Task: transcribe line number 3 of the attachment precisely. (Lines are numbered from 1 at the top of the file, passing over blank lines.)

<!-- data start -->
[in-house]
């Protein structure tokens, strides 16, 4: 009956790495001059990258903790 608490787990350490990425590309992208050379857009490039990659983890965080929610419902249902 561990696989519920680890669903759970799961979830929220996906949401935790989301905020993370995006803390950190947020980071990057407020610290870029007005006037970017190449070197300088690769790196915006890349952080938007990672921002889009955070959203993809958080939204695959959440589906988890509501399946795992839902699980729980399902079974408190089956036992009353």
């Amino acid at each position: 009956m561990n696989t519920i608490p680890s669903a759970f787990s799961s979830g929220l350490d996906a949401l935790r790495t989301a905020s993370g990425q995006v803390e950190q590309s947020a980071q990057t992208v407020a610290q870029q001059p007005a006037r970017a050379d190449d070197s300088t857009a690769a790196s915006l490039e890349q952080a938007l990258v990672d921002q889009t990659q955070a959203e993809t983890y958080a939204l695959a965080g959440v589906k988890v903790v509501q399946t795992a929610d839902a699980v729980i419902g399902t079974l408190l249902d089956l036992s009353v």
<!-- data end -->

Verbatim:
């Amino acid at each position: 009956m561990n696989t519920i608490p680890s669903a759970f787990s799961s979830g929220l350490d996906a949401l935790r790495t989301a905020s993370g990425q995006v803390e950190q590309s947020a980071q990057t992208v407020a610290q870029q001059p007005a006037r970017a050379d190449d070197s300088t857009a690769a790196s915006l490039e890349q952080a938007l990258v990672d921002q889009t990659q955070a959203e993809t983890y958080a939204l695959a965080g959440v589906k988890v903790v509501q399946t795992a929610d839902a699980v729980i419902g399902t079974l408190l249902d089956l036992s009353v």